The exemption for reinvestment in primary residence is compatible with paying part of it with a loan.

The Supreme Court gives its opinion on whether it is possible to purchase the new main residence with third-party financing without the need to apply the total amount received from the sale of the previous main residence to the purchase of the new one.

In recent months we have been encountering a multitude of Supreme Court rulings with regard to the well-known exemption for reinvestment in the principal residence, in which it clarifies some aspects that had been discussed by the Tax Administration.

What is the exemption for reinvestment in the principal residence?

As we explained in this other newsThe exemption for reinvestment of the principal residence is regulated in article 38.1 of Law 35/2006 on Personal Income Tax and in article 41 of the Regulations, and allows an exemption to be applied to the capital gain that may arise from the sale of the principal residence if it is reinvested in the purchase of another principal residence, within a period not exceeding 2 years after or prior to the date of transfer of the principal residence.

In addition, the rule allows a total exemption if the total amount obtained from the sale is reinvested (which is often the case when the new home is more expensive than the old one) or a partial exemption, proportionally to the amount reinvested (as would be the case if the new home costs less than what was obtained from the sale of the old one).

The Supreme Court rules on how to pay for the new home in order to apply the reinvestment tax exemption.

The case raised in the Judgment 1239/2020The new property, dated 1 October 2020, concerns a person who sells his primary residence for 600,000 euros. A few months later, he buys a new primary residence for 280,000 euros and pays 32,000 euros in cash to the seller at the time of purchase and is subrogated to the mortgage loan that the seller had at that time for 248,000 euros, something that happens quite frequently when buying directly from the developer.

The Tax Administration regularised the exemption calculations under the premise that the amount of the sale reinvested in the new purchase was not 248,000 euros, the price of the new home, but 32,000 euros, the amount paid in cash, on the understanding that only this amount had been effectively reinvested in the new habitual residence.

The Supreme Court ruled in favour of the taxpayer, finding that:

  • The Administration interprets of the concept of reinvestment of a quasi-physical nature on the understanding that this is a material transfer of a monetary flow from an origin to a predetermined destination rather than the economic concept of investment.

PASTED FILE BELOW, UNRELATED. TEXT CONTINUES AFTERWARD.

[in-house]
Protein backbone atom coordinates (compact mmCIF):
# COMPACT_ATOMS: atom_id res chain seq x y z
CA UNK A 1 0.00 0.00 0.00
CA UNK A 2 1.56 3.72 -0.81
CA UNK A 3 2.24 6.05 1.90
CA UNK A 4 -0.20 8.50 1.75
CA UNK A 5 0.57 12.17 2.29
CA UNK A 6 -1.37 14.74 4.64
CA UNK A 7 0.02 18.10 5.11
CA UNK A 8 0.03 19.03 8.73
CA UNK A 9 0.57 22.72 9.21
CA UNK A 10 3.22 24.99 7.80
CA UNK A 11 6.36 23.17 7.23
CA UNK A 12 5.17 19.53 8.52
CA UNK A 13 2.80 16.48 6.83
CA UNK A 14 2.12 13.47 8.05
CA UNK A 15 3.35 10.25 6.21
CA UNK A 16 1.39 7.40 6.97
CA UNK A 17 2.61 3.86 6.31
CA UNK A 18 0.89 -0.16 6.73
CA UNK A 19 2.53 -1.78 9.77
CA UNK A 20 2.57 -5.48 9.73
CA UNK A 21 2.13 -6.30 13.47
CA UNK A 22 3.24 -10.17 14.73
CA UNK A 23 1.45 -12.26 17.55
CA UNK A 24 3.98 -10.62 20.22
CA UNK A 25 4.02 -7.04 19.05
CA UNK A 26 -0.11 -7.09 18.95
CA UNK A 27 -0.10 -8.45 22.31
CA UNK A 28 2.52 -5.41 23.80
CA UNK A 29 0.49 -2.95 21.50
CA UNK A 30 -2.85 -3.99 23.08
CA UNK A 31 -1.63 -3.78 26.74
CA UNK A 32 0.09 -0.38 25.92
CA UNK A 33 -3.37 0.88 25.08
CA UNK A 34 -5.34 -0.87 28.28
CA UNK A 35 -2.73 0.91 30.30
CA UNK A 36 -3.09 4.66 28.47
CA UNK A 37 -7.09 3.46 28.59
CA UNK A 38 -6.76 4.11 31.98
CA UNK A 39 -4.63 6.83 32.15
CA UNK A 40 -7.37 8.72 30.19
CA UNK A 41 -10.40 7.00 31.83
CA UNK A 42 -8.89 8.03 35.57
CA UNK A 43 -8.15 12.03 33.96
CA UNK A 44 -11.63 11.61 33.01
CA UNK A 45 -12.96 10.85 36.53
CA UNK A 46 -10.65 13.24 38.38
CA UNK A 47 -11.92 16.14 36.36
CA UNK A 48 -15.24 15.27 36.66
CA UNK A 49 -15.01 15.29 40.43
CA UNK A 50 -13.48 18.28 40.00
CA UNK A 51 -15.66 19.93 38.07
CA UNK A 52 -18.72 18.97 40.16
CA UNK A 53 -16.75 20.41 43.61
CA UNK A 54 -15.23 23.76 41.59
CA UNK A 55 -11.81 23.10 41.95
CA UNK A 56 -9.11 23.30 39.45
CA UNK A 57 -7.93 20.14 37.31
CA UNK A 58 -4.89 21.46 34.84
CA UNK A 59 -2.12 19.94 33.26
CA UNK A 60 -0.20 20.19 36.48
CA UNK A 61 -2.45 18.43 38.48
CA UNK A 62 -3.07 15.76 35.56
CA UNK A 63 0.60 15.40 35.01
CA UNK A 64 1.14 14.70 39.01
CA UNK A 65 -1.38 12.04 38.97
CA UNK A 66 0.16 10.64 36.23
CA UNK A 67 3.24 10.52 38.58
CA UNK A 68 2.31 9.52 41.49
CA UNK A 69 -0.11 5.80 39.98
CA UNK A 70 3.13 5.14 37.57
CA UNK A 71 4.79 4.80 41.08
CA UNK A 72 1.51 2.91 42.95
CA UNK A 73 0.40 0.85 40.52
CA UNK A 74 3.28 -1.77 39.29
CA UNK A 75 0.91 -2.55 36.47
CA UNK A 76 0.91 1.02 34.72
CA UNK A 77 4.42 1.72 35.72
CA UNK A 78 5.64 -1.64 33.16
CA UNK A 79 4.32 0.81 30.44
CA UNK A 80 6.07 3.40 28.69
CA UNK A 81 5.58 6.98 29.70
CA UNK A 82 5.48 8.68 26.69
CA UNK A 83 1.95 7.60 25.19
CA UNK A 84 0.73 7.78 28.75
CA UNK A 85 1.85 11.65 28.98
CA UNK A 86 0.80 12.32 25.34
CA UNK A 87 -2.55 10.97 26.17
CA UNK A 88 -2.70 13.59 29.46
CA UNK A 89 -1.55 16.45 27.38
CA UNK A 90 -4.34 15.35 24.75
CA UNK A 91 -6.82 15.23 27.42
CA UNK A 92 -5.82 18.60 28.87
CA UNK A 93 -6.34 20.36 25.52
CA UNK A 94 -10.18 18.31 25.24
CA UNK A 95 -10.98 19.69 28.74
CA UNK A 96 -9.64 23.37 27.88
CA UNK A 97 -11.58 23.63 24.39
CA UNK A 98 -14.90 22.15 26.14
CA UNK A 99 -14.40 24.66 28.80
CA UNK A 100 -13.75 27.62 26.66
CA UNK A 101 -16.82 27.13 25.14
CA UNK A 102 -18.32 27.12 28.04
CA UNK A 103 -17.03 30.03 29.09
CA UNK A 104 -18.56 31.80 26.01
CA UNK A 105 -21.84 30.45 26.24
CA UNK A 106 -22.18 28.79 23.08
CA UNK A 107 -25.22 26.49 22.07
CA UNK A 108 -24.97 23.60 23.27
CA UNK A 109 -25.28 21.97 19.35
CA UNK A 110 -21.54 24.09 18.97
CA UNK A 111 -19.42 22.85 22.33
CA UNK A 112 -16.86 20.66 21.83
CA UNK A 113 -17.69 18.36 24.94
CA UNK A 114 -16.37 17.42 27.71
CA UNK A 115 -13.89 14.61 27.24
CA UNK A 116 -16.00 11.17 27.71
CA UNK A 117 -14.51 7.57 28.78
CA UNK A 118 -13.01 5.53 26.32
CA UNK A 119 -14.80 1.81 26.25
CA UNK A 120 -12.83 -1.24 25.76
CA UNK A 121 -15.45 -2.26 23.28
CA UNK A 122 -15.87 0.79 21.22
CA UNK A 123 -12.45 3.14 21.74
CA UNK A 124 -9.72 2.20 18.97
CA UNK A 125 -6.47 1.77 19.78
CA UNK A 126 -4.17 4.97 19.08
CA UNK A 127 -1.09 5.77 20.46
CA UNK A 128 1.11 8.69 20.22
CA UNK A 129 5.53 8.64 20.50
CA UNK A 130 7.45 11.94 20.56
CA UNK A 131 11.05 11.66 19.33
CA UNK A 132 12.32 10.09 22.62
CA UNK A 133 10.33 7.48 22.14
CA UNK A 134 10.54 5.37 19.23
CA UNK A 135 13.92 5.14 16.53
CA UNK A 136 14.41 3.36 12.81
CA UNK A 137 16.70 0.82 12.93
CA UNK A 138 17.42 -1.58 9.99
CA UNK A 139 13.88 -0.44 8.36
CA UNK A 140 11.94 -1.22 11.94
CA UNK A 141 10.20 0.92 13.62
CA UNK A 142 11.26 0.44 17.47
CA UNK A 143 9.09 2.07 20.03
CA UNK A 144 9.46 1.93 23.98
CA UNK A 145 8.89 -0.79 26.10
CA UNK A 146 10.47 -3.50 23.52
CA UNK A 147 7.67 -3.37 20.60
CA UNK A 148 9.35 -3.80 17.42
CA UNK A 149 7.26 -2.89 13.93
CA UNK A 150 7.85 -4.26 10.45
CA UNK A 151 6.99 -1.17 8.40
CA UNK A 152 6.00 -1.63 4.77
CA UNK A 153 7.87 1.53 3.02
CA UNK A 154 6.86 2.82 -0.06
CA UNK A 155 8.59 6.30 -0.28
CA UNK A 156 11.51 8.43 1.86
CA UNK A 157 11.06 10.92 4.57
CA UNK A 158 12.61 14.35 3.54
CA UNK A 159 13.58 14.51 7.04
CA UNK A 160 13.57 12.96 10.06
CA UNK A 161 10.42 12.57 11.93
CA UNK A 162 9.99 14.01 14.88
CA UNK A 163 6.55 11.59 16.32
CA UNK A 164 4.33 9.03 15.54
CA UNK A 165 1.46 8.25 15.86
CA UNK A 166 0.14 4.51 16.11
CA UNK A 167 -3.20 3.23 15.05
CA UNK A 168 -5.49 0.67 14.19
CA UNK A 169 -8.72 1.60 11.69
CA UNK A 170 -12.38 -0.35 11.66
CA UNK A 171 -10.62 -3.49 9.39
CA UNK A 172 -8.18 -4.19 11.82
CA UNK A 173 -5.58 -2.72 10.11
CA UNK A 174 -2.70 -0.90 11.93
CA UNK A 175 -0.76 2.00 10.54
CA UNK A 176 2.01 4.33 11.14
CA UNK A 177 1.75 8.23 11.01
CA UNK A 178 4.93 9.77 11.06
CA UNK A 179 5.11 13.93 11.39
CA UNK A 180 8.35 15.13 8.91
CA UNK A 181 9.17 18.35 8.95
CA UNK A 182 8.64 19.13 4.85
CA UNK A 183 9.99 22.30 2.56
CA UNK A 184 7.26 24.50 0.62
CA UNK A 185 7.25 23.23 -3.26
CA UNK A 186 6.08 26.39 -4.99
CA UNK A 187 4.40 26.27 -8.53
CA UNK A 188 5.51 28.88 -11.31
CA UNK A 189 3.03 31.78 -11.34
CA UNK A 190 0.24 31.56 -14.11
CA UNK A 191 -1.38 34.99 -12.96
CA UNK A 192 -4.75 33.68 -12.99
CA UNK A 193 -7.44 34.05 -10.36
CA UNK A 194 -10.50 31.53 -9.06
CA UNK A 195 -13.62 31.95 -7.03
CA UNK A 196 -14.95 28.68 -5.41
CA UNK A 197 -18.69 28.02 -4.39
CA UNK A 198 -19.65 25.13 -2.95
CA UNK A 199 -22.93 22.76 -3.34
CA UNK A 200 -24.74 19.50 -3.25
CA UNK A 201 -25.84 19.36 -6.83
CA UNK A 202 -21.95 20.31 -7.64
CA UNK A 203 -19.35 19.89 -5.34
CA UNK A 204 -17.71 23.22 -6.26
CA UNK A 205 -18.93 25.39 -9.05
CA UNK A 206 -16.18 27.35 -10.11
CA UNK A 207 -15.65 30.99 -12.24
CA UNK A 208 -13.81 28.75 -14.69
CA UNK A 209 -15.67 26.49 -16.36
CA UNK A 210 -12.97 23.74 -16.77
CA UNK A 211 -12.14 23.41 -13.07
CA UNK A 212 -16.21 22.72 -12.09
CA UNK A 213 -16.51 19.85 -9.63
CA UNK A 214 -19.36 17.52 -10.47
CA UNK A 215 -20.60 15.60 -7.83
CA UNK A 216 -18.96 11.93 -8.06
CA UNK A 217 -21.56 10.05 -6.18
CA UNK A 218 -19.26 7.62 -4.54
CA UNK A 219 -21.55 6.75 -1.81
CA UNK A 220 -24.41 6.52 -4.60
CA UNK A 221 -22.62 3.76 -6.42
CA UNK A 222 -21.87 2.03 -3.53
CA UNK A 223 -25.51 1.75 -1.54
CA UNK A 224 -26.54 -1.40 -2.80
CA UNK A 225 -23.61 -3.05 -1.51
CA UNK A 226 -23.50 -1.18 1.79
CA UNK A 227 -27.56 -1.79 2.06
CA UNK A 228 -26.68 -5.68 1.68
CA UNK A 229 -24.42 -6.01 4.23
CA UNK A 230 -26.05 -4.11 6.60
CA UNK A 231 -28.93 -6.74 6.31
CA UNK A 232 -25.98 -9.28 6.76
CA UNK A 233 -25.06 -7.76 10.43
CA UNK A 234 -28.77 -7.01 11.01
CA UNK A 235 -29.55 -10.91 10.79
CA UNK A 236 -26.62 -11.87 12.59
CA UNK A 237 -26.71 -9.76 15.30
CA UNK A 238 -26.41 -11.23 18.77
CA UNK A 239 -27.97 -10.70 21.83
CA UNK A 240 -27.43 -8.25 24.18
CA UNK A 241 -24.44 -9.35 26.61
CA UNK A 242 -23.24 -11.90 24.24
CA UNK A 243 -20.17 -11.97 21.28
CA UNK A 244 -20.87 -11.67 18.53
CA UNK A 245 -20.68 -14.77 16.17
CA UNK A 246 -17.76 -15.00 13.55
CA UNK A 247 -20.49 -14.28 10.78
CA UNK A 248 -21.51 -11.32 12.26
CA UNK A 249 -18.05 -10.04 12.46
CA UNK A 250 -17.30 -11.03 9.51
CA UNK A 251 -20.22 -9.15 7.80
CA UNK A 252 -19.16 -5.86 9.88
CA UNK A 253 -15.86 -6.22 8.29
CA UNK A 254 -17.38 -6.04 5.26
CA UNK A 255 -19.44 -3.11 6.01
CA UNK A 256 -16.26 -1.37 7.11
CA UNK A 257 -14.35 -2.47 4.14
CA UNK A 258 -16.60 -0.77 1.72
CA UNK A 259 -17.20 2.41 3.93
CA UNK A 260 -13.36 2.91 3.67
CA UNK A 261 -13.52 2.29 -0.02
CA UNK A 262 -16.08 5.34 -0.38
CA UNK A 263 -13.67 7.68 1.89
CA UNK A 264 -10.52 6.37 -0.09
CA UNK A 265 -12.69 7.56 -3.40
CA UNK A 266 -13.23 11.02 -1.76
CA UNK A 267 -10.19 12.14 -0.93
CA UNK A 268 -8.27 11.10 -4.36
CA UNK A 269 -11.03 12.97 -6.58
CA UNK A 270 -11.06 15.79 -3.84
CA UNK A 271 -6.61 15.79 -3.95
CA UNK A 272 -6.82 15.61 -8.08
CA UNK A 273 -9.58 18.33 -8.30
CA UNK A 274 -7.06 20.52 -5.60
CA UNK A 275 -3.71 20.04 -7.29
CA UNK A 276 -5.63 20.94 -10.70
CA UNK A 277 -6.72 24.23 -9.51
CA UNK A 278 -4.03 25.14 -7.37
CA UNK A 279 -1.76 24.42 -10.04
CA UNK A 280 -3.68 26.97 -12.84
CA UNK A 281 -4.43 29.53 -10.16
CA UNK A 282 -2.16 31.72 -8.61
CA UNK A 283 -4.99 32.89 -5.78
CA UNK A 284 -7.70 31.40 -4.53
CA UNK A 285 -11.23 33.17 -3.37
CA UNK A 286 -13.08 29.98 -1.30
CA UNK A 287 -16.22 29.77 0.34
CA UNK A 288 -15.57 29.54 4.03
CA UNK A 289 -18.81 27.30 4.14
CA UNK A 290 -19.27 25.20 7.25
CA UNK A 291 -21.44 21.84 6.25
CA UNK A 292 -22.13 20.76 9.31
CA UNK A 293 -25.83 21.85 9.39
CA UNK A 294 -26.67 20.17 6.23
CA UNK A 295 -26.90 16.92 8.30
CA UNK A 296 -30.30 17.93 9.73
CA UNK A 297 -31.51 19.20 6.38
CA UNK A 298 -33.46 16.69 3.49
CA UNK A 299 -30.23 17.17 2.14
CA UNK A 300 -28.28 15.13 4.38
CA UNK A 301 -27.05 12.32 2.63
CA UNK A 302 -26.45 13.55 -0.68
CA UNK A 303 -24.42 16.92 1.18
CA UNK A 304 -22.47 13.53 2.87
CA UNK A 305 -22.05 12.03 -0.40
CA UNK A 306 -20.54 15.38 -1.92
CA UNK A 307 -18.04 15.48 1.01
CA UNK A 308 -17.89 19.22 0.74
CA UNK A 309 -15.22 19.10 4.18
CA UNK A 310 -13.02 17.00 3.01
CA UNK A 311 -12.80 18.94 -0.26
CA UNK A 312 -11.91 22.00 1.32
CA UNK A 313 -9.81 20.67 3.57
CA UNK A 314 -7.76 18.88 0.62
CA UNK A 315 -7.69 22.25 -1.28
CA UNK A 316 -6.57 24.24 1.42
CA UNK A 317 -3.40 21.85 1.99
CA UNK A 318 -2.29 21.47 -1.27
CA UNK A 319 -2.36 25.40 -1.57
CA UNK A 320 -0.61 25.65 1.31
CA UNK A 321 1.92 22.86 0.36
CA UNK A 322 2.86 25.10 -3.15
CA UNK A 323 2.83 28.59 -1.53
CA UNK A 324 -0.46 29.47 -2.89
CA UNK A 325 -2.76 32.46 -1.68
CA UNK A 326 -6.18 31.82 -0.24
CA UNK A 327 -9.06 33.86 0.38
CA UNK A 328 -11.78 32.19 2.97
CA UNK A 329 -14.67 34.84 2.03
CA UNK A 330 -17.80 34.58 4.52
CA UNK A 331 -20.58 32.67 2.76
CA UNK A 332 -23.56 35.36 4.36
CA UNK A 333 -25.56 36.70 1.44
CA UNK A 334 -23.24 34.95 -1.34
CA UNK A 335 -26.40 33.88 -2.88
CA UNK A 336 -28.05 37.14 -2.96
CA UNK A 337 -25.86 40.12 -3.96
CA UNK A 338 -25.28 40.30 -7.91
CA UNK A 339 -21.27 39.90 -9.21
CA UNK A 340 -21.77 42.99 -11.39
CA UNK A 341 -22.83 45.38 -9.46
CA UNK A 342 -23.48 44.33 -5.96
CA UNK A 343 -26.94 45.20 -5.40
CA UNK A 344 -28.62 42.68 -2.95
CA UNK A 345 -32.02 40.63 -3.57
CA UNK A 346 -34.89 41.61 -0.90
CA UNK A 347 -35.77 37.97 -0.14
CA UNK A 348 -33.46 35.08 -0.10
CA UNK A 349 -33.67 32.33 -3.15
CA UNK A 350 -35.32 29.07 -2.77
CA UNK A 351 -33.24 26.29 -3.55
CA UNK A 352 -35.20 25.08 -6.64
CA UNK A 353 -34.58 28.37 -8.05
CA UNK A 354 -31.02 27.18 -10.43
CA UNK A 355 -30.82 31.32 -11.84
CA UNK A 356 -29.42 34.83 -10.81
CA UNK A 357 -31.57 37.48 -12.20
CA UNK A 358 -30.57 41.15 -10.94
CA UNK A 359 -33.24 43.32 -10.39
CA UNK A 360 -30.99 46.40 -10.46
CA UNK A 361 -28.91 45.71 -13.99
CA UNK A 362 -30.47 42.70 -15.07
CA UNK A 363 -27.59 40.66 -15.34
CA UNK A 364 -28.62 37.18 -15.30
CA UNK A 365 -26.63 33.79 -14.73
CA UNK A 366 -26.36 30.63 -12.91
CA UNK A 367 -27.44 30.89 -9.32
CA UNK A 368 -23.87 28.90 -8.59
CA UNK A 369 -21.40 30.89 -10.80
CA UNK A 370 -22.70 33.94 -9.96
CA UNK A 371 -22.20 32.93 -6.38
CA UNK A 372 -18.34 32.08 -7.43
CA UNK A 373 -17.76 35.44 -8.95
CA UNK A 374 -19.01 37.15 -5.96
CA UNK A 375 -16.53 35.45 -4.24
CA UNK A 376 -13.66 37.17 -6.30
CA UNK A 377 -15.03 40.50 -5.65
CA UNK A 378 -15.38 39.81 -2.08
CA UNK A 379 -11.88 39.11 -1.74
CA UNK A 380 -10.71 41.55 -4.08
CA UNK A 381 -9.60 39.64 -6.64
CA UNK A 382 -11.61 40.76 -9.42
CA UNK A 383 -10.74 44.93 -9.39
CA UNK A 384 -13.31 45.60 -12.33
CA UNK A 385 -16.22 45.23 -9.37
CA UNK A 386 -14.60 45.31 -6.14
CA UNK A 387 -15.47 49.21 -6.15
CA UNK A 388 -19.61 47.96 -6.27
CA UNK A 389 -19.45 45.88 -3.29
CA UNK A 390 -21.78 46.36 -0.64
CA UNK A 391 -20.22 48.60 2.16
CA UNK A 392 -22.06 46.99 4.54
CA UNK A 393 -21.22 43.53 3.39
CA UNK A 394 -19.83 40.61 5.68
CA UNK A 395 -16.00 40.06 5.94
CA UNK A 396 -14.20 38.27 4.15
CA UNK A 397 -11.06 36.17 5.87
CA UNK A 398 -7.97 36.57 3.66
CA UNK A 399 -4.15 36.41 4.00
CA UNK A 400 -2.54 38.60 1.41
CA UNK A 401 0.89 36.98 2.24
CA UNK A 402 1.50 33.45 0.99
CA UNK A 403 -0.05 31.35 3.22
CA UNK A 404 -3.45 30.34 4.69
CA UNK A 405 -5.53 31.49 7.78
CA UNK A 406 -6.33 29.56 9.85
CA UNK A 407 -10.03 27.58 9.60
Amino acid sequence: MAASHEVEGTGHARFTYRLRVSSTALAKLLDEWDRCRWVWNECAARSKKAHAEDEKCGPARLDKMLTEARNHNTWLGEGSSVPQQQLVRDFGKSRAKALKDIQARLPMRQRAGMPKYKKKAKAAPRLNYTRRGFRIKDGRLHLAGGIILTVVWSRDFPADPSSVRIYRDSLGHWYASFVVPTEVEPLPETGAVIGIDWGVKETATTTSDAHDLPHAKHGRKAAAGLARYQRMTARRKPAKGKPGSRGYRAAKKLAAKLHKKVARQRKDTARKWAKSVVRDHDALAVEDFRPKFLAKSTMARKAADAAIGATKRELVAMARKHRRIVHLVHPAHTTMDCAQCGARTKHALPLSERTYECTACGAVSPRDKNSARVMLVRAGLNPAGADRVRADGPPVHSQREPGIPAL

• It should be understood that reinvestment occurs when the newly acquired asset (the habitual residence of destination) equals or exceeds the price obtained from the disposal of the preceding asset (the original habitual residence). 

  • Furthermore, the SC emphasises that neither the Law nor the Regulation contains a single rule stating that the amount of the "reinvestment" is to be understood only for the amount disbursed and that the amount of the external financing provided cannot be taken into account.

For all these reasons, the Supreme Court concludes that it is possible that a taxpayer who buys a new main residence may decide to finance part of the price with a third party and pay only part in cash from the proceeds of the sale.The remainder will be kept in their bank accounts.

After all, it concerns the form of payment and financing of the new dwelling, without it being arguable that there has actually been a complete reinvestment of the amount if the new dwelling costs more than the old one..

Practical example of how to apply the SC Judgment

The Supreme Court's conclusion can be seen in this practical example:

A taxpayer sells his main residence for 350,000 euros. Within the legal 2-year period, he purchases a new main residence for 400,000 euros, but decides to pay 250,000 euros in cash and to take out a mortgage loan for the remaining 150,000 euros of the purchase price. This indirectly means that the taxpayer keeps 100,000 euros of the purchase price in cash for himself.

According to the SC ruling, it would be understood that the total amount of the sale (350,000 euros) has been used to buy another habitual residence that has cost more (400,000 euros) without the fact that part of it has been paid for with financing from third parties having any "tax" relevance, with the taxpayer keeping the remaining amount in the bank.

What really matters is that the price of the new asset acquired is higher than the price obtained from the sale of the old one, so that a total exemption of the capital gain from the sale of the previous habitual residence would apply..

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February 10, 2024